Running out of steam with all this shopping? Why not grab a quick mulled wine and a mince from Solutions Gluevine Cabin. Or if your tummy’s starting to rumble treat yourself to a Traditional Cornish Pasty (or both -hehehe :o)…

Come on, more to see… Pick up a boozy Christmas hamper for Granddad from Hebridean Liqueurs, and commission an illustration of the Grandkids for Grandma at Kate Chidley’s stall….

If Dad’s been a very good boy this year why not go all out and treat him to an Atlas Helicopter ride over Portsmouth..!

And not forgetting those pesky kids why not spoil them with a traditional hand carved Rocking Horse that can be passed down for years to come!

So you read about the entrainment in last week’s blog, now you’ve got a taste of the shopping, I wonder what I’ll tantalize you with next week…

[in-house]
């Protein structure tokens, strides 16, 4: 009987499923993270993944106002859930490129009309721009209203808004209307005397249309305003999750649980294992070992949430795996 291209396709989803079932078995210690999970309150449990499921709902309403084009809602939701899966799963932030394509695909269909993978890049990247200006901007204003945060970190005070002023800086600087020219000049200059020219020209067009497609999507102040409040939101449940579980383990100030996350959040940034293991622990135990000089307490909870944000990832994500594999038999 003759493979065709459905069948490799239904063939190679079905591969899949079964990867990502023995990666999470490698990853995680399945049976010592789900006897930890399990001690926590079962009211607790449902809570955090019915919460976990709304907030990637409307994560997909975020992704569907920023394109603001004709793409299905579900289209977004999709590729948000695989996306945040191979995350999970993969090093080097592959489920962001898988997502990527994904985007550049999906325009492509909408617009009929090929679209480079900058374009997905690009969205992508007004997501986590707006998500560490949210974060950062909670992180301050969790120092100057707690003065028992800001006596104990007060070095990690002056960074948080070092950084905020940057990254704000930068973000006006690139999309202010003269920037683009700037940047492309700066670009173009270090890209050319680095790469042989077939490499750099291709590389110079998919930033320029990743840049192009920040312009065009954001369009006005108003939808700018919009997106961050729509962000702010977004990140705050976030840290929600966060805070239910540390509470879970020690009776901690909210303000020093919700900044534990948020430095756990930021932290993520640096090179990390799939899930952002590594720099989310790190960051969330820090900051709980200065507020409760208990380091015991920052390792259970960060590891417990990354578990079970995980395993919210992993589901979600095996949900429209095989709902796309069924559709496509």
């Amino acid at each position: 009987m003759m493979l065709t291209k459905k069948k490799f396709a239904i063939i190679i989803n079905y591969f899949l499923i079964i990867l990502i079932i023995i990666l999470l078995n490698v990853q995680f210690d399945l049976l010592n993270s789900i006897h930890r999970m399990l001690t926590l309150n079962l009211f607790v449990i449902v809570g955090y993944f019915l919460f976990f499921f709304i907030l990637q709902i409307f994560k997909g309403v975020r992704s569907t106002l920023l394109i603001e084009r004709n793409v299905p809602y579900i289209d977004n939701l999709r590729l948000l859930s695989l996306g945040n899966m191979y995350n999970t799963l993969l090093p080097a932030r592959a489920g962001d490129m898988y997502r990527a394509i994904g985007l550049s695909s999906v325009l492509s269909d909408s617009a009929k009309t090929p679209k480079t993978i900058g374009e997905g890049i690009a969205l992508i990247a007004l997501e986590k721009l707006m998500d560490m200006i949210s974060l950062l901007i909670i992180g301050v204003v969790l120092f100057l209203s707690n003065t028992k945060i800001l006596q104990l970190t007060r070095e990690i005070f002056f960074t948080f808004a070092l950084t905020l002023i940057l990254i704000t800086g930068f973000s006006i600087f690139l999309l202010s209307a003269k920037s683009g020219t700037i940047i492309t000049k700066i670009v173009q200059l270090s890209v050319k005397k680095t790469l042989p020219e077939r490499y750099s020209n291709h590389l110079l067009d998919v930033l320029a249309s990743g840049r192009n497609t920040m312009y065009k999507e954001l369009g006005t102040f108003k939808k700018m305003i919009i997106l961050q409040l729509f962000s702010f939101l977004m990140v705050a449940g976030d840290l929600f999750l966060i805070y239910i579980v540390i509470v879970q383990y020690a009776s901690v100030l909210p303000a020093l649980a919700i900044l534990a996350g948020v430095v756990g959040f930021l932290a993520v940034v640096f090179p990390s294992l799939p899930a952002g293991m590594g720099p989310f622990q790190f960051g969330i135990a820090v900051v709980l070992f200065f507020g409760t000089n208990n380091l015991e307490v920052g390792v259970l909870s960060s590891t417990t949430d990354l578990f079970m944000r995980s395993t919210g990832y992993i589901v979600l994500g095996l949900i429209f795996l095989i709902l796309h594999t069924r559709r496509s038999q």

You’ll have to wait and see :o)

Terri. x

Wednesday, 4 November 2009

Countdown to Christmas festival begins...

Hiya everyone, I’m sure you are starting to get to know me by now from my Celebration of Steam and Royal Navy Past & Present event blogs. I hope you are all well :o)

I’m fine and dandy, very busy and excited about our next event – the Victorian Festival of Christmas, which is celebrating its 10th Anniversary this year.

I have worked the event for the last 2 years and I still find it enchanting, even being involved in the build up and witnessing it all come together over the week before, I still love to stand in the Victorian Street watching families all cosy in their hats and scarves playing in the snow – it really does make the all year round hard work to pull this event together worthwhile.